Now that Senator John McCain seems certain to become the Republican presidential candidate, it's time to brag that I once met him.
It was 1997 and I was in the US with Sean O'Callaghan, the IRA terrorist and murderer who turned unpaid garda informer; among his many good works was having his IRA colleague, Martin Ferris, sent to jail for 10 years for gun-running. Sean had later given himself up for his teenage crimes, was not long out of jail, and was on a speaking tour.
We were both fans of McCain, not least because of his extraordinary heroism when he was a prisoner of war in Vietnam, but also because he is so much his own man he is prepared to stand up for what is right, rather than what is popular. At lunch one day in Washington we were introduced to one of McCain's staffers, who in that wonderfully accessible American way said, "Hey, come right up. If the senator's there, he'd be glad to meet you."
So we did, and he was. He and Sean formed an immediate bond as they talked about what it was like being in solitary confinement for long periods. McCain has always been my kind of guy when it comes to terrorism. He doesn't do mealy-mouthing or fret about hurting feelings. On St Patrick's Day, 2005, as a recipient of their Distinguished Leadership Award, he gave an address to the American Ireland Fund gala dinner. With Gerry Adams and his minions squirming, McCain spoke for the five sisters and the girl- friend of Robert McCartney, who were also present: "Stealing from banks and slaying men on the streets to settle personal grievances are not the acts of freedom fighters, they are the work of a small minority trying to hold back the forces of history and democracy and they hurt the very people for whom they claim to fight," he said.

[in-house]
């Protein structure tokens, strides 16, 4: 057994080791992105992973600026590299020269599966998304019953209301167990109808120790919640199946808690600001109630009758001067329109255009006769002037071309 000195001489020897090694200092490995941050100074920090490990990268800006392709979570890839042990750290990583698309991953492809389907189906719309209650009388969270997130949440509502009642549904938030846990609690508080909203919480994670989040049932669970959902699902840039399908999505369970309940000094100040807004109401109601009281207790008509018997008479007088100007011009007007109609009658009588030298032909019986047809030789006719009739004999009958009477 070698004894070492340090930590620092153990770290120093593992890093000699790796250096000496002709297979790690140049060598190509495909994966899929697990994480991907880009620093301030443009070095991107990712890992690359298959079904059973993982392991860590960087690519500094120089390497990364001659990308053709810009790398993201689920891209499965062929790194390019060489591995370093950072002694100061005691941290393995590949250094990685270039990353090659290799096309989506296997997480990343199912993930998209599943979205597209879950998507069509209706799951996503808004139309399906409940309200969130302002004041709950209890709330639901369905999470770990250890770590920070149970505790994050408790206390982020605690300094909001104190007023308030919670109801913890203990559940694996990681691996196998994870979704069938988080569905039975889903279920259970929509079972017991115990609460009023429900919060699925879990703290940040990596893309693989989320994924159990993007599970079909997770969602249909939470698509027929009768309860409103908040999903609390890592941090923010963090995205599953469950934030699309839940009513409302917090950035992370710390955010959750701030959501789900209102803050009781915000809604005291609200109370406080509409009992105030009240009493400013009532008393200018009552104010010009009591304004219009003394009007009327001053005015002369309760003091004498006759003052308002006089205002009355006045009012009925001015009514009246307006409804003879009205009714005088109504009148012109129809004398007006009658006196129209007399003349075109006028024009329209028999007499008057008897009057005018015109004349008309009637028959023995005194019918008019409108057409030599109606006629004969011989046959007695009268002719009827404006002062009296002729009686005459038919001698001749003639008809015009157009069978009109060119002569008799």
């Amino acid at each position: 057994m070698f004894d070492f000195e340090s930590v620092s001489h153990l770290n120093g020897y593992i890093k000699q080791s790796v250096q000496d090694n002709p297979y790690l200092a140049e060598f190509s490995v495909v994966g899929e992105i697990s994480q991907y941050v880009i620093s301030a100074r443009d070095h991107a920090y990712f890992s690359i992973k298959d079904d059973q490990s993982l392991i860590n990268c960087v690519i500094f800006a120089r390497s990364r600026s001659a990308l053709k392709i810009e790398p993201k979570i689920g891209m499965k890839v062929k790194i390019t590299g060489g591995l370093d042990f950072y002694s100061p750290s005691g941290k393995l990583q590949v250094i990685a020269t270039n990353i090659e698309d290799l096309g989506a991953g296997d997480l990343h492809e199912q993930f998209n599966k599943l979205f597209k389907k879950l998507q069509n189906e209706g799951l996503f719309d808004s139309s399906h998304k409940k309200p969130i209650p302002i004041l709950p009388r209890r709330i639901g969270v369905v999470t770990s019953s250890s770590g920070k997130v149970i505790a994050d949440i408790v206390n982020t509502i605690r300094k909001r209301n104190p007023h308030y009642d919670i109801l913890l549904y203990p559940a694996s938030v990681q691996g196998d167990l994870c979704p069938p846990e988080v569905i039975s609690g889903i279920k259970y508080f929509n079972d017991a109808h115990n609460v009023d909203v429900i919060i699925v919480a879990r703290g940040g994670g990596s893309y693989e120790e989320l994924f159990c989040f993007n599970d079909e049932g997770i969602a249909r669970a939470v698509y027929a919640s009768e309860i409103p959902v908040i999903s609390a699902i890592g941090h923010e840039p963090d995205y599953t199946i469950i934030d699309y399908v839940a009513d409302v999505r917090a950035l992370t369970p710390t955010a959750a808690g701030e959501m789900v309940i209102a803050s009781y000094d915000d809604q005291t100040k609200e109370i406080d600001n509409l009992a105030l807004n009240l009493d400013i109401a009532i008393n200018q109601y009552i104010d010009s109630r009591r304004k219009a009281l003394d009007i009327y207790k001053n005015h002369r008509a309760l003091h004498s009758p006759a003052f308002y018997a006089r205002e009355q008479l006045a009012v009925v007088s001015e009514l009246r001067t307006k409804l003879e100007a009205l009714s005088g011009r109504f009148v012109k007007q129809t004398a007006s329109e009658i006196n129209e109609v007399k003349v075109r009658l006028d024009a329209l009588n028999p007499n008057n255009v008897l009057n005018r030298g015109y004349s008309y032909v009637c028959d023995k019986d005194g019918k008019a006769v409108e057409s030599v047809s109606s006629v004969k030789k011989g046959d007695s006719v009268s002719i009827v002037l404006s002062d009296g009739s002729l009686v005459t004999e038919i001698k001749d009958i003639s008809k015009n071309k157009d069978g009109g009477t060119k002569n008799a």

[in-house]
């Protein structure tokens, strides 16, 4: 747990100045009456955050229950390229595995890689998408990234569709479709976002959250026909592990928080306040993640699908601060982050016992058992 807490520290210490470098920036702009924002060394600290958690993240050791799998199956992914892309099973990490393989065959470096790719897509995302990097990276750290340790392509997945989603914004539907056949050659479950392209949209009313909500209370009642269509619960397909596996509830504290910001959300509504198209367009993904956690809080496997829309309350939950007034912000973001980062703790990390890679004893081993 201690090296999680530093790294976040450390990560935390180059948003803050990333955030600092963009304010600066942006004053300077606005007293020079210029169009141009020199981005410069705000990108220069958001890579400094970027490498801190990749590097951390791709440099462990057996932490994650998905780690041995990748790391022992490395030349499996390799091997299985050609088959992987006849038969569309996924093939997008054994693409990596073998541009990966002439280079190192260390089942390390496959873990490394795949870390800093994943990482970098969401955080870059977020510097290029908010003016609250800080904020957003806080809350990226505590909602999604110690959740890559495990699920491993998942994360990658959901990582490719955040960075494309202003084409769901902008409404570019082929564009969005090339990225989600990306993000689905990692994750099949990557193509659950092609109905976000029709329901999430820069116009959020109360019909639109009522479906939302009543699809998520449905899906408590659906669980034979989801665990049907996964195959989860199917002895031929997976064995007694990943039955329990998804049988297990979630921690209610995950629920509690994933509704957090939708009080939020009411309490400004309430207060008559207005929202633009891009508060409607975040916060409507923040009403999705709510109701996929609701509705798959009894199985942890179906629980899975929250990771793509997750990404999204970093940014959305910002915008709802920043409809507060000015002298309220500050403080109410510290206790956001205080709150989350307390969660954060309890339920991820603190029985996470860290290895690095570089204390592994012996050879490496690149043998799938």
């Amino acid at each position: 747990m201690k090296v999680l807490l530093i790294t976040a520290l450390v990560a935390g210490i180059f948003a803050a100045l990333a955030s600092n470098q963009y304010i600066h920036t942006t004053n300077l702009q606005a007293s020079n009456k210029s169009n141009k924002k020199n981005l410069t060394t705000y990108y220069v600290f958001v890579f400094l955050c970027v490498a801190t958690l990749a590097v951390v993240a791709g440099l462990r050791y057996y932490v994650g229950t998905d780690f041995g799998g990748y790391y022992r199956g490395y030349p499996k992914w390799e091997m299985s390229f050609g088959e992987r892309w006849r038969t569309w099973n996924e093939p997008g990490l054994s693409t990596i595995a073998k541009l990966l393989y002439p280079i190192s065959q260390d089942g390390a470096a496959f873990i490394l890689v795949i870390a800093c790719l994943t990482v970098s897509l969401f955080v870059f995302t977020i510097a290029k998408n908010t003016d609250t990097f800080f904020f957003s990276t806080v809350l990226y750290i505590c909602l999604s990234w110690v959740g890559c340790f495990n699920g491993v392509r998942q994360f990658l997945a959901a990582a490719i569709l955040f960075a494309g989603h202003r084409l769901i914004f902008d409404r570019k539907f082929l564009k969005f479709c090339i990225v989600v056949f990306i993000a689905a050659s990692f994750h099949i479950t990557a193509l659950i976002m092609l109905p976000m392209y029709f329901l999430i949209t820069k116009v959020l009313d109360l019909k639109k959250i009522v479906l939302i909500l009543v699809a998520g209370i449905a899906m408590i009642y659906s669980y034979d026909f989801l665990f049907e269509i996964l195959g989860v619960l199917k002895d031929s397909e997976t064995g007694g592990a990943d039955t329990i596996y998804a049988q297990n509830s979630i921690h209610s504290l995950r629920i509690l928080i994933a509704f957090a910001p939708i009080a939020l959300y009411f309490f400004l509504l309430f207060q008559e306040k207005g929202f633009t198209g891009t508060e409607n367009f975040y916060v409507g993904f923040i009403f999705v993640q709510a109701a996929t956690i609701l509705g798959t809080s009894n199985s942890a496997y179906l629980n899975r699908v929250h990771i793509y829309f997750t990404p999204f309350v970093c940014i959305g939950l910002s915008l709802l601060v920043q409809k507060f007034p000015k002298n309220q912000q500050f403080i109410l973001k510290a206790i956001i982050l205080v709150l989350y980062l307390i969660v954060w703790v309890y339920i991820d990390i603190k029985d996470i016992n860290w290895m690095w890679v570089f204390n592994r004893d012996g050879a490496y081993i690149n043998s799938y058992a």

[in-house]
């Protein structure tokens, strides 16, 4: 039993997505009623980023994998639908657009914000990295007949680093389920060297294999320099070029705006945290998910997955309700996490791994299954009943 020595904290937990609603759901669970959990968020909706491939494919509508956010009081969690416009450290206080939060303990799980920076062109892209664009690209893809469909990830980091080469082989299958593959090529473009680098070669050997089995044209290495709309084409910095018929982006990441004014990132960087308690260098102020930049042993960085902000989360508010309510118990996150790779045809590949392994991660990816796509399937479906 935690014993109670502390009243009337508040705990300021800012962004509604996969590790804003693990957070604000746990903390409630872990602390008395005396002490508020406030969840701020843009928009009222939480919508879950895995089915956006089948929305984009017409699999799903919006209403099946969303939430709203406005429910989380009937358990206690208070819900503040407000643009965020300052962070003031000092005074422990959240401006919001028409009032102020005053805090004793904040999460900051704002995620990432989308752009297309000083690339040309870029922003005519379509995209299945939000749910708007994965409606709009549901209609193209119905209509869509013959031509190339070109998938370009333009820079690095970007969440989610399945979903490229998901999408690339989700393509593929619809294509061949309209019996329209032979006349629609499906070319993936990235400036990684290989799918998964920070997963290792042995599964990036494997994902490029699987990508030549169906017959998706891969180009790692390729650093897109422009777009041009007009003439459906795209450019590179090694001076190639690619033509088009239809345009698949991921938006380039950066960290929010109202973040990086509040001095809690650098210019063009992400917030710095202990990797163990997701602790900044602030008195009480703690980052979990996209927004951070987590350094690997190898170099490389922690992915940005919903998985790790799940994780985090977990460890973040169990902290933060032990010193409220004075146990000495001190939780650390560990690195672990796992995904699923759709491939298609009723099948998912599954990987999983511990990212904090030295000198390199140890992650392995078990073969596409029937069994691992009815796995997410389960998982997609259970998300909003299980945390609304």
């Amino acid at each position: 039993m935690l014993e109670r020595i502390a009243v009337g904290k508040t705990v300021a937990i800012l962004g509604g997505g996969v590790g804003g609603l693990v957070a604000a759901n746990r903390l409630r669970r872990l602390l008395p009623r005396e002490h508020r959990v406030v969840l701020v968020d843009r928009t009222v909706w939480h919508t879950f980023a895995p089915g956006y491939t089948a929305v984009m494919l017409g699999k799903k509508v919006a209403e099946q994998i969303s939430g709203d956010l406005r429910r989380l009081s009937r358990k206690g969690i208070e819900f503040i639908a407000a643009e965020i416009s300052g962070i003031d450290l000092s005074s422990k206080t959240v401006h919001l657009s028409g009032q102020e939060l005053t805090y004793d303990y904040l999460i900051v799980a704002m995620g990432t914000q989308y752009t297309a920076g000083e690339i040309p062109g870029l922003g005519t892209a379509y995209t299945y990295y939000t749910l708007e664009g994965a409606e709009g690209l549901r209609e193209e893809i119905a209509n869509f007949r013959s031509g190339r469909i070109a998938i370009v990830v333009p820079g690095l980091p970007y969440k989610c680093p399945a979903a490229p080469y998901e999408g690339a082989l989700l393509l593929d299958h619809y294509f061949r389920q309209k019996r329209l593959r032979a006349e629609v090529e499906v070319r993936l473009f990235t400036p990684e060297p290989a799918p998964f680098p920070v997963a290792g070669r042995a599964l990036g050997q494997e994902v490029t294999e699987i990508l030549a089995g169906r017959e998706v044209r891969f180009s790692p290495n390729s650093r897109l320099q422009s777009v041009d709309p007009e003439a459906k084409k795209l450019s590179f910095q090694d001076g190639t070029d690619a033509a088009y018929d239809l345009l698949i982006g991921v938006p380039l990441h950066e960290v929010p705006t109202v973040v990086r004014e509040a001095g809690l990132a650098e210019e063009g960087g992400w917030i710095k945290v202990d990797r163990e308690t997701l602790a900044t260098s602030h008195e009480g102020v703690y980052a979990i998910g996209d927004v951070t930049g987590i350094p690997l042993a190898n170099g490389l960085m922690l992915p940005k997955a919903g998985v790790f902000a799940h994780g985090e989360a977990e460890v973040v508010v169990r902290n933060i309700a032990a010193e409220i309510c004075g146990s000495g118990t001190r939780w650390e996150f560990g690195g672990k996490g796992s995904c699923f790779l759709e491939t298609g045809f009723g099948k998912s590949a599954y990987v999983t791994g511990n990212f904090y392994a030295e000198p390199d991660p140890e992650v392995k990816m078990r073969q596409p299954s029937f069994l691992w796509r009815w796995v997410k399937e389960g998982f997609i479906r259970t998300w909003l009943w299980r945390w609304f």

"Nobody can honestly claim today that the IRA are any better than an organised crime syndicate that steals and murders for its own members' personal interests. There is nothing republican about the Irish Republican Army."
McCain described Martin McGuinness's warning to the McCartneys "not to step over the line into party politics" as a "veiled threat" and told Sinn Fein that it was not enough for the Sinn Fein leadership to cut its ties to the IRA: "The political leadership should call for the IRA to disarm, demobilise and disband once and for all." The applause was deafening, except from Sinn Fein.
Well, the Provos disarmed and sort of demobilised -- even if they can still get the lads out to smuggle and counterfeit and beat people to death -- but they haven't disbanded, and the Real IRA and other assorted psychopaths are on the offensive again, so that's a good reason for patriotic Irish people to vote McCain if they have the chance.
The fact that he understands the importance of standing up to Islamist lunatics is a reason for every other sane person to do so.
However, I try to be objective, and I know the guy has failings. He has a short temper (well, wouldn't you, if you'd been tortured for the best part of five years?) and at 71 he really needs to find a running-mate who would also be a credible president. But just for now, as he looks at a landscape littered with the bodies of his opponents, and a Democratic party split almost 50/50, he can afford to be jubilant.
Hillary is still likely to win her party's nomination. Her natural constituency is bigger than Obama's -- women, Hispanics, white working-class, the poorly educated and the old, rather than blacks, the well-educated, the affluent and the young. And while Obama's a fabulous orator, his rhetoric doesn't bear much scrutiny. For how long can you get away with vacuous lines like 'We are the people we have been waiting for'? He has much to do in adding substance to his style.
Still, he's young and a quick learner, especially with the mean Clinton machine ready to pounce on any weakness.
So even if McCain's let us voyeurs down by knocking Romney out of the ring there's plenty of fun left in the Democratic slugfest.